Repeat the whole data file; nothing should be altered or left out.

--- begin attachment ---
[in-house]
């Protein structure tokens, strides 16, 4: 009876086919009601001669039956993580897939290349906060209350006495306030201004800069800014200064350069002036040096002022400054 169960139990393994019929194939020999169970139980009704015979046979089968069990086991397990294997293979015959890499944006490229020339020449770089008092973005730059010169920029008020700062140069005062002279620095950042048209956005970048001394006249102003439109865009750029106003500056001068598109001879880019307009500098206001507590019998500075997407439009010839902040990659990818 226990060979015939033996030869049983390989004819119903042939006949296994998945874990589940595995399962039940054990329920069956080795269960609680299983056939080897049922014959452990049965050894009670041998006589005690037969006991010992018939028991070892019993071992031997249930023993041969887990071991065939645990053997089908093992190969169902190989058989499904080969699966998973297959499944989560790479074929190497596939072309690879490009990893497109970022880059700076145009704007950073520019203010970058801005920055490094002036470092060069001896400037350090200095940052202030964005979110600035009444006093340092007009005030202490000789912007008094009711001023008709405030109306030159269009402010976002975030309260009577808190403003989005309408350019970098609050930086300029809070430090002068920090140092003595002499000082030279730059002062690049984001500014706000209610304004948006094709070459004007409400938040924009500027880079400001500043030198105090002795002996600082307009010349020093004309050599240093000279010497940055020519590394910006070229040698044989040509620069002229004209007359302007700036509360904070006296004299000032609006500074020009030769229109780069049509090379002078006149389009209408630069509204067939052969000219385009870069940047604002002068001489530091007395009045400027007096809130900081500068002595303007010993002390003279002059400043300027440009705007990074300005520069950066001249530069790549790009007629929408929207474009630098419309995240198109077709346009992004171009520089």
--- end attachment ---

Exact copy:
[in-house]
């Protein structure tokens, strides 16, 4: 009876086919009601001669039956993580897939290349906060209350006495306030201004800069800014200064350069002036040096002022400054 169960139990393994019929194939020999169970139980009704015979046979089968069990086991397990294997293979015959890499944006490229020339020449770089008092973005730059010169920029008020700062140069005062002279620095950042048209956005970048001394006249102003439109865009750029106003500056001068598109001879880019307009500098206001507590019998500075997407439009010839902040990659990818 226990060979015939033996030869049983390989004819119903042939006949296994998945874990589940595995399962039940054990329920069956080795269960609680299983056939080897049922014959452990049965050894009670041998006589005690037969006991010992018939028991070892019993071992031997249930023993041969887990071991065939645990053997089908093992190969169902190989058989499904080969699966998973297959499944989560790479074929190497596939072309690879490009990893497109970022880059700076145009704007950073520019203010970058801005920055490094002036470092060069001896400037350090200095940052202030964005979110600035009444006093340092007009005030202490000789912007008094009711001023008709405030109306030159269009402010976002975030309260009577808190403003989005309408350019970098609050930086300029809070430090002068920090140092003595002499000082030279730059002062690049984001500014706000209610304004948006094709070459004007409400938040924009500027880079400001500043030198105090002795002996600082307009010349020093004309050599240093000279010497940055020519590394910006070229040698044989040509620069002229004209007359302007700036509360904070006296004299000032609006500074020009030769229109780069049509090379002078006149389009209408630069509204067939052969000219385009870069940047604002002068001489530091007395009045400027007096809130900081500068002595303007010993002390003279002059400043300027440009705007990074300005520069950066001249530069790549790009007629929408929207474009630098419309995240198109077709346009992004171009520089």